Wednesday, March 23, 2011

On Civic Journalism

 The Media today is facing a peculiar dilemma. The growth of the media from local to global, and from global to local is as global paradox, as John Naisbitt calls it. He has reiterated its corporate identity as the mega enterprise of the information era. The new brand image has identified the media products whether it is a news peg or an animation film as true and ideal commodities of the market. It is exactly here, where the dilemma creeps in. The conflict between the practice and the practi­tioner has narrowed down now a ­days leaving the contentious social responsibility and ethical issues for debate and decision to the propri­etor - the archetypal ethical journal­ist is dead, or declared dead, for a very thick purse and incentives.
The result is that the newspapers and the television channels have become ‘disseminators of just the facts,’ with no prefixes or suffixes of social commitment added to them even for the sake of attraction. The familiar advertisement of a highest circulated daily tells about the copies it sold than what the paper is doing or, has done. This exactly points to the shift of focus in the practice of journalism. The issue has been a topic of discussion in the West over years. And they have come out with a new formula of Civic Journalism as remedy; such initiatives are totally absent·in this part of the land. We never had any movements in journalism like the New Journalism movement·in America in the late sixties. Here people think in a different way, the alternate voice is suppressed or looked down upon as if it is a curse. The US that enjoys the luxury of the quality media products and thick media saturation shelters the highest number, of alternate media ventures and experiments, which are not frowned upon but enjoys a good popular support.
What I am telling is that there is no conscious effort here, on the part of either the journalist fraternity or the media owners for redefining or underlining the basic functions or commitments of the fourth estate. Civic Journalism is one such prac­tice, which need to be copied. Civic Journalism is more of a 'consumer approach to public affairs reporting' than most reporters are used to. It provides readers with the informa­tion they need to be citizens. The Pew Centre for Civic Journalism in the US ( is an agency that is involved in propagat­ing this new model. Most of the American and British newspapers now advise their editors to practise this new reader friendly civic approach.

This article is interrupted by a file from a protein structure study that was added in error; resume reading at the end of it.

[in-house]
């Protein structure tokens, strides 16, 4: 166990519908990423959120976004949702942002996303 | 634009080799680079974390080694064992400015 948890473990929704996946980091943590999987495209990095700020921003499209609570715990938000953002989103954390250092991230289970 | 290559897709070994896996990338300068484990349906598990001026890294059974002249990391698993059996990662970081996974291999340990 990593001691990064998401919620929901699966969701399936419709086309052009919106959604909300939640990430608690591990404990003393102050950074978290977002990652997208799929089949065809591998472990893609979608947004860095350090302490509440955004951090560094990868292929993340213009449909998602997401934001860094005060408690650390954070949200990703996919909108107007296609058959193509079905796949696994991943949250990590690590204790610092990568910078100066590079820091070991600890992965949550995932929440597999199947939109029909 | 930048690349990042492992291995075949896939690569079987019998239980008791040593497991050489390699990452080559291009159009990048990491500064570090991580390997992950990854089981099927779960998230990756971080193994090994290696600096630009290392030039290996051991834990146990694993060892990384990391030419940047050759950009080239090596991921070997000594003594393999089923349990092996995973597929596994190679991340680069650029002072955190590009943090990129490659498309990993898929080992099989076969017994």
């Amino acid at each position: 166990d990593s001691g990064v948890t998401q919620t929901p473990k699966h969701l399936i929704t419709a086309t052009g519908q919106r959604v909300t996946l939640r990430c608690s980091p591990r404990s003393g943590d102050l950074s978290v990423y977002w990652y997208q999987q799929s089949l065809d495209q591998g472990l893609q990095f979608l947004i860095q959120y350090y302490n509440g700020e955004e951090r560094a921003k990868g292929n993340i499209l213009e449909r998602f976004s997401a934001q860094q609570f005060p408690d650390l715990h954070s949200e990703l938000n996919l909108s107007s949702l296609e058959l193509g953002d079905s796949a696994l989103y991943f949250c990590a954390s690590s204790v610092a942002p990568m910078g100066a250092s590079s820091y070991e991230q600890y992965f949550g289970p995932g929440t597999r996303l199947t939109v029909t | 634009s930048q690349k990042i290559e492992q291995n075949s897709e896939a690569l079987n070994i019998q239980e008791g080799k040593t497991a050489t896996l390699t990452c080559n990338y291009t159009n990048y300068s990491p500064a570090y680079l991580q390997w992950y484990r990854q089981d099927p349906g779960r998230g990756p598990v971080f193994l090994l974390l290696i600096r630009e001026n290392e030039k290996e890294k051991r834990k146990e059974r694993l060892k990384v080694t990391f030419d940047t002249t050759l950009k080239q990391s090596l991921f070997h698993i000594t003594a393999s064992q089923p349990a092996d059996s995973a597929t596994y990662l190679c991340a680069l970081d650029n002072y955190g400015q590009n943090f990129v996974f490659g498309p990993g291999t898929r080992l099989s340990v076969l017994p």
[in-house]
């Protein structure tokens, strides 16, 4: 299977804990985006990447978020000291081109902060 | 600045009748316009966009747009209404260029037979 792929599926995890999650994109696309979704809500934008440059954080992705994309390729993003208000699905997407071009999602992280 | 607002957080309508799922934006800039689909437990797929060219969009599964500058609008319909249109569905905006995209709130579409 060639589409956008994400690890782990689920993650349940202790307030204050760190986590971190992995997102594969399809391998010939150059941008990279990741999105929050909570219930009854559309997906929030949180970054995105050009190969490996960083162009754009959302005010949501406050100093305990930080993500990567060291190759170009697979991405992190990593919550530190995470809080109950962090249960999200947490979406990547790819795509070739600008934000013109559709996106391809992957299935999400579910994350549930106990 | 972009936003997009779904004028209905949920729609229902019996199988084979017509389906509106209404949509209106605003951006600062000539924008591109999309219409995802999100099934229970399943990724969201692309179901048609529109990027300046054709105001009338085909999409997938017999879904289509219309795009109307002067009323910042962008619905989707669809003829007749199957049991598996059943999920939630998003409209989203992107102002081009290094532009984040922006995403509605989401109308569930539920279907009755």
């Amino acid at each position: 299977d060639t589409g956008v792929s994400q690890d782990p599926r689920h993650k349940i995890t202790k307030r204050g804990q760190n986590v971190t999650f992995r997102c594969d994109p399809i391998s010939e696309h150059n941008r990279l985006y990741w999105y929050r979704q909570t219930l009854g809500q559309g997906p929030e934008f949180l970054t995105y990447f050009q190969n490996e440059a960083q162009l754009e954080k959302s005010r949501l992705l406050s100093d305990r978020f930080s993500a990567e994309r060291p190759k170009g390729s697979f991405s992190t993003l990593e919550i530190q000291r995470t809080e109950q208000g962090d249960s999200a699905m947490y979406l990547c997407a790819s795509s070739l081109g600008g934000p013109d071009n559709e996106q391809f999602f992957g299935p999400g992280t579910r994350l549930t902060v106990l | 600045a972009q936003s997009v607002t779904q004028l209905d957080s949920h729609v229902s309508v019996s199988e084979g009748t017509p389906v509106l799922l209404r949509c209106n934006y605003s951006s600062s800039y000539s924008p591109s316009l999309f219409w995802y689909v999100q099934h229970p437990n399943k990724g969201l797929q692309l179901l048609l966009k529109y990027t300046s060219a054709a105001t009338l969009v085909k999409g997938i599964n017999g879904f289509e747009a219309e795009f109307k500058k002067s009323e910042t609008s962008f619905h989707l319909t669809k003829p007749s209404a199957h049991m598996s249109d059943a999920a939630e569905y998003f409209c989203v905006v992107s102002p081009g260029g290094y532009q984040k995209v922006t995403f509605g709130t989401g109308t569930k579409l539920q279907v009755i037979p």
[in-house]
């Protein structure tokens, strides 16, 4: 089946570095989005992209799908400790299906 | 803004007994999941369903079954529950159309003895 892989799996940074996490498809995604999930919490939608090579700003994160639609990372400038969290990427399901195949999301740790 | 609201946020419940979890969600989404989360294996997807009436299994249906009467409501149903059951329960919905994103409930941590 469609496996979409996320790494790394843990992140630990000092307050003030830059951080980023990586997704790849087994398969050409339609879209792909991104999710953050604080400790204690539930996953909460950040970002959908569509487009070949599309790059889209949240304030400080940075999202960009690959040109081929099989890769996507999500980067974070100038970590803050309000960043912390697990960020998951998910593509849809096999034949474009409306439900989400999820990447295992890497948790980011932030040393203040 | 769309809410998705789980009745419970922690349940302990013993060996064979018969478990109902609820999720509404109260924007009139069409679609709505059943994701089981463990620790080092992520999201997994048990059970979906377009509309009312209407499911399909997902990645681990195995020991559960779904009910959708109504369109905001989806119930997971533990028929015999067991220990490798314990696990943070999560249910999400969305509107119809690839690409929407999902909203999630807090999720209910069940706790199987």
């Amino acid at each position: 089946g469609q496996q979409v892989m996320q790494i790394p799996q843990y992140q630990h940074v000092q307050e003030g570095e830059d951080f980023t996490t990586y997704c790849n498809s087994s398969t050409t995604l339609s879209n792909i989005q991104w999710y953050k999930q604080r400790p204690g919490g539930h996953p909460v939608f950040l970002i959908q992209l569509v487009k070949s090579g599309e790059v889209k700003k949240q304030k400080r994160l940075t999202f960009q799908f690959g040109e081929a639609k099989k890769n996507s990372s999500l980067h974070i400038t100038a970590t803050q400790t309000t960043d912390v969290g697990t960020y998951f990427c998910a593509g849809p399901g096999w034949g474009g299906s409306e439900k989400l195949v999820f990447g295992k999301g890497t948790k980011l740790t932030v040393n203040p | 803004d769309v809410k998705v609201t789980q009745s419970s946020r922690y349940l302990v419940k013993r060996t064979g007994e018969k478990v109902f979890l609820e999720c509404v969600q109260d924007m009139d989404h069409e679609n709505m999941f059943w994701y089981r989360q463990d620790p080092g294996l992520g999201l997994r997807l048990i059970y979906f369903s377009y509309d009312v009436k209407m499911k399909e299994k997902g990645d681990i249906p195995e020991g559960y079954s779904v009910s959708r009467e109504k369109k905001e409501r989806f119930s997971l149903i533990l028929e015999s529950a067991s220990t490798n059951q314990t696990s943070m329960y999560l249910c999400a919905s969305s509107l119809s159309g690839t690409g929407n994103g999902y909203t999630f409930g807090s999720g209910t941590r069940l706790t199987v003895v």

Civic journalism demands a greater commitment on the part of the journalist in his role as a reporter or gatekeeper. A recent survey by the Pew Centre on the practice of civic journalism revealed the ways of practising civic journalism. The survey revealed that more than 80 per cent of the newspapers gave e-mail addresses or telephone numbers of  the reporters along with the reports and some have given website tip lines or opportunities for interaction with the reporters, a practice which we can never dream of. Majority of the newspapers convened conversa­tions about a key community issue outside their newsrooms. Asianet and Kairali TV have similar pro­grammes, but our news papers have not ventured into such regular social conversations. Most of the editors allowed their reporters for 'roam­ing' or 'beat development' to 'have more interaction with the community. The survey also showed that most of the editors made a conscious effort to avoid conflict, mur­der and crime stories and resorted to development stories instead. The reporters were also asked to frame stories around problem identifica­tion and solution. And there were more attempts by reporters and edi­tors to include possible solutions to problems in stories at least most of the time. The encouragement of cit­izen reporting is also yet another factor, that is any citizen who is wit­ness to an incident can be the reporter of the event, which would nurture more interaction with the community and also help in source development. Another is giving more opportunity for readers to voice their opinions, by giving more space than the usual letters to the editor column. Among the Indian newspapers, The Hindu stands out in this regard with their Open Page.
These are some of the ways to practice civic journalism. As social, political and economic contexts dif­fer from country to country the practice need to be evolved and experimented to suit the requirements. It is high time that we should think of new movements to save the extinct species of committed journalists.

No comments:

Post a Comment